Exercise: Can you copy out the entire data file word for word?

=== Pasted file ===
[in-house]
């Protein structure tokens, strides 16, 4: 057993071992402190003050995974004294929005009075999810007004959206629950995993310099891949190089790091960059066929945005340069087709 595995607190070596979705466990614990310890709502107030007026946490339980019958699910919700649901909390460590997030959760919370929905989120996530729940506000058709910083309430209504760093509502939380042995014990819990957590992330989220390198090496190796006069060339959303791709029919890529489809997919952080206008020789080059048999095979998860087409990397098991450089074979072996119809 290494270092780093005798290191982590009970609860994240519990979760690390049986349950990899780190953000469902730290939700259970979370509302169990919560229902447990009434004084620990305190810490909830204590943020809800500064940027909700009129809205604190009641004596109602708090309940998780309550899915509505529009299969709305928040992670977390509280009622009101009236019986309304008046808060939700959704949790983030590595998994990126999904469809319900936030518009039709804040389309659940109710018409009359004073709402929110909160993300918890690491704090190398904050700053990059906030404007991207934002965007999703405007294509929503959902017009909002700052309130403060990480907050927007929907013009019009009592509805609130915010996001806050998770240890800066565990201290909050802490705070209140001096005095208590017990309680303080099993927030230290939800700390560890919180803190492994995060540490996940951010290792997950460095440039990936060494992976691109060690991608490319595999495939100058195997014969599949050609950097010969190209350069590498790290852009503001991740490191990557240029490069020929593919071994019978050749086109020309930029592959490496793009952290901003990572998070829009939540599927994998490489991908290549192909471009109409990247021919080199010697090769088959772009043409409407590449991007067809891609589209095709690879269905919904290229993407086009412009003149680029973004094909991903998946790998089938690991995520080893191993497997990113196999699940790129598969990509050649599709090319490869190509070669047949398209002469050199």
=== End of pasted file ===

[in-house]
């Protein structure tokens, strides 16, 4: 057993071992402190003050995974004294929005009075999810007004959206629950995993310099891949190089790091960059066929945005340069087709 595995607190070596979705466990614990310890709502107030007026946490339980019958699910919700649901909390460590997030959760919370929905989120996530729940506000058709910083309430209504760093509502939380042995014990819990957590992330989220390198090496190796006069060339959303791709029919890529489809997919952080206008020789080059048999095979998860087409990397098991450089074979072996119809 290494270092780093005798290191982590009970609860994240519990979760690390049986349950990899780190953000469902730290939700259970979370509302169990919560229902447990009434004084620990305190810490909830204590943020809800500064940027909700009129809205604190009641004596109602708090309940998780309550899915509505529009299969709305928040992670977390509280009622009101009236019986309304008046808060939700959704949790983030590595998994990126999904469809319900936030518009039709804040389309659940109710018409009359004073709402929110909160993300918890690491704090190398904050700053990059906030404007991207934002965007999703405007294509929503959902017009909002700052309130403060990480907050927007929907013009019009009592509805609130915010996001806050998770240890800066565990201290909050802490705070209140001096005095208590017990309680303080099993927030230290939800700390560890919180803190492994995060540490996940951010290792997950460095440039990936060494992976691109060690991608490319595999495939100058195997014969599949050609950097010969190209350069590498790290852009503001991740490191990557240029490069020929593919071994019978050749086109020309930029592959490496793009952290901003990572998070829009939540599927994998490489991908290549192909471009109409990247021919080199010697090769088959772009043409409407590449991007067809891609589209095709690879269905919904290229993407086009412009003149680029973004094909991903998946790998089938690991995520080893191993497997990113196999699940790129598969990509050649599709090319490869190509070669047949398209002469050199």